With the 2015 session inching to a close, two physician-lawmakers called out the Republican majority Thursday for refusing to consider Medicaid expansion, blocking action that could save money and lives and provide health insurance to thousands of Idahoans who now can’t get it.
The expansion, a component of the five-year-old federal Affordable Care Act, would deliver billions of dollars in federal assistance to Idaho over the next 10 years and save the state $173 million during the same period in expenses for state and county indigent-care program.
But state Republicans, stung by criticism for approving a state healthcare exchange under the ACA in 2013, oppose any further implementation of ACA-related provisions. The Republican House Speaker, Scott Bedke, said Thursday there was not support within the caucus for expansion.
Idaho stands to receive a waiver from the federal government on how it would implement expansion here, addressing concerns over local control. As proposed, the state could use federal funds to create a hybrid program of managed care for that gap group and give another 25,000 low-income people access to subsidized private insurance via the state exchange.
Besides saving Idaho taxpayers millions of dollars, expanding Medicaid would improve healthcare for about 78,000 poor Idahoans currently do not qualify for Medicaid or for subsidized private insurance. It would also save hundreds of lives yearly.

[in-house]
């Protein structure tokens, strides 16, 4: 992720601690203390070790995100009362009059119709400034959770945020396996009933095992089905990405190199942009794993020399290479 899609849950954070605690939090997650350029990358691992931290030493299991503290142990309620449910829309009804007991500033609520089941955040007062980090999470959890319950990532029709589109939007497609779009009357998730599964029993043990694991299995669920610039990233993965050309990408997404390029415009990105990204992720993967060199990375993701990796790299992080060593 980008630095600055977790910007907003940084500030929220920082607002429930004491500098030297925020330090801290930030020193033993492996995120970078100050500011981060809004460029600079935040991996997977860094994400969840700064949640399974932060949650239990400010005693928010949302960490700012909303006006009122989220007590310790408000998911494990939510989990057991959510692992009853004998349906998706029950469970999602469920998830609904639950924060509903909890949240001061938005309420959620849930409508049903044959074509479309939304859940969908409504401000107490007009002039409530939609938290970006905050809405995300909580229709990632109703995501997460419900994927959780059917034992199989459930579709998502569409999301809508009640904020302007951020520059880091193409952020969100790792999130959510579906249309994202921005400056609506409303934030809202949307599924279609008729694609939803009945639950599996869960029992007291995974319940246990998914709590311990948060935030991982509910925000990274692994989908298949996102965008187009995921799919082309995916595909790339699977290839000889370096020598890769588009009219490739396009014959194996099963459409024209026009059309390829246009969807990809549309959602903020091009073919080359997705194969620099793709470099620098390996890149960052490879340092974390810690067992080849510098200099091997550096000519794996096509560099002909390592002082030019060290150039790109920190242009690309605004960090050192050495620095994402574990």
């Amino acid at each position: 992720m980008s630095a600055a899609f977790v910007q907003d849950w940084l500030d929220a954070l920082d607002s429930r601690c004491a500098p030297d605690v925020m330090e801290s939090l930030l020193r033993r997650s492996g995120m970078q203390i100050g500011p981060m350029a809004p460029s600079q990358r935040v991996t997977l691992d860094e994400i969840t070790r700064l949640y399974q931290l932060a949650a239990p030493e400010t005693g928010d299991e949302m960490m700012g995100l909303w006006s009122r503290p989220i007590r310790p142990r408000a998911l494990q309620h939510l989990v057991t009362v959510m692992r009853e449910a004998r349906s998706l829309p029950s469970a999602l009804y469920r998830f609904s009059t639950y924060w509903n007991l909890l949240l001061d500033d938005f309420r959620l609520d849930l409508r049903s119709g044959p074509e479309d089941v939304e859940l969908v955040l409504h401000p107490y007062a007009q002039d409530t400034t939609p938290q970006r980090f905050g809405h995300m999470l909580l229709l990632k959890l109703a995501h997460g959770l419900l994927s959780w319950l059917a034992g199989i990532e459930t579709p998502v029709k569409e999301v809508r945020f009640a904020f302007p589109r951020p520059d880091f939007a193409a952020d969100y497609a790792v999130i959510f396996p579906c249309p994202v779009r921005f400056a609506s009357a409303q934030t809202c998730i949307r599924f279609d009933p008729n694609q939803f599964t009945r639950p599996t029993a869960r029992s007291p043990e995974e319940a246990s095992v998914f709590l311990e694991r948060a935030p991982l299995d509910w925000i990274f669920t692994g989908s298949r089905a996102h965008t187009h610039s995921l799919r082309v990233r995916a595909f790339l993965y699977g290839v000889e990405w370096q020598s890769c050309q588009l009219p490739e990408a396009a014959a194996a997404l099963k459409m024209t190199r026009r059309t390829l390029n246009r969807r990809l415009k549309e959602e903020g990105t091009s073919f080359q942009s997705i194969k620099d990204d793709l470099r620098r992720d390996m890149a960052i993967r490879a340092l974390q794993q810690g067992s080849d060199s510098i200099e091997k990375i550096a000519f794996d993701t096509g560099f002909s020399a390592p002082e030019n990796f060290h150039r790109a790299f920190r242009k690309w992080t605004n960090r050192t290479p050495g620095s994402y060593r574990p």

“The financial case (for expansion) is undeniable,” said. Rep. John Rusche, D-Lewiston, the House minority leader. “What really gets me is the fact that uninsured people have shorter lives, they have work history that is interrupted by illness, and an increase in death.”
Gov. Butch Otter, in his 2015 State of the State address in January, asked the Legislature to review the findings a workgroup he impaneled that recommended expansion. The House and Senate Health and Welfare committees held hearings but no legislation came forward.
Rusche and Sen. Dan Schmidt, D-Moscow, said committee chairmen in both houses said they would not take up any bills without support for them from leadership. They acknowledged
“I’m looking at going home, and it’s time to talk about this before going home,” Schmidt said. “Look at the Senate calendar. It’s almost empty.”
House Speaker Scott Bedke, R-Oakley, acknowledged still-strong opposition to Medicaid expansion within his caucus.
I don’t think anything has changed here at the eleventh hour of the session,” he said. “They just don’t want to do it.”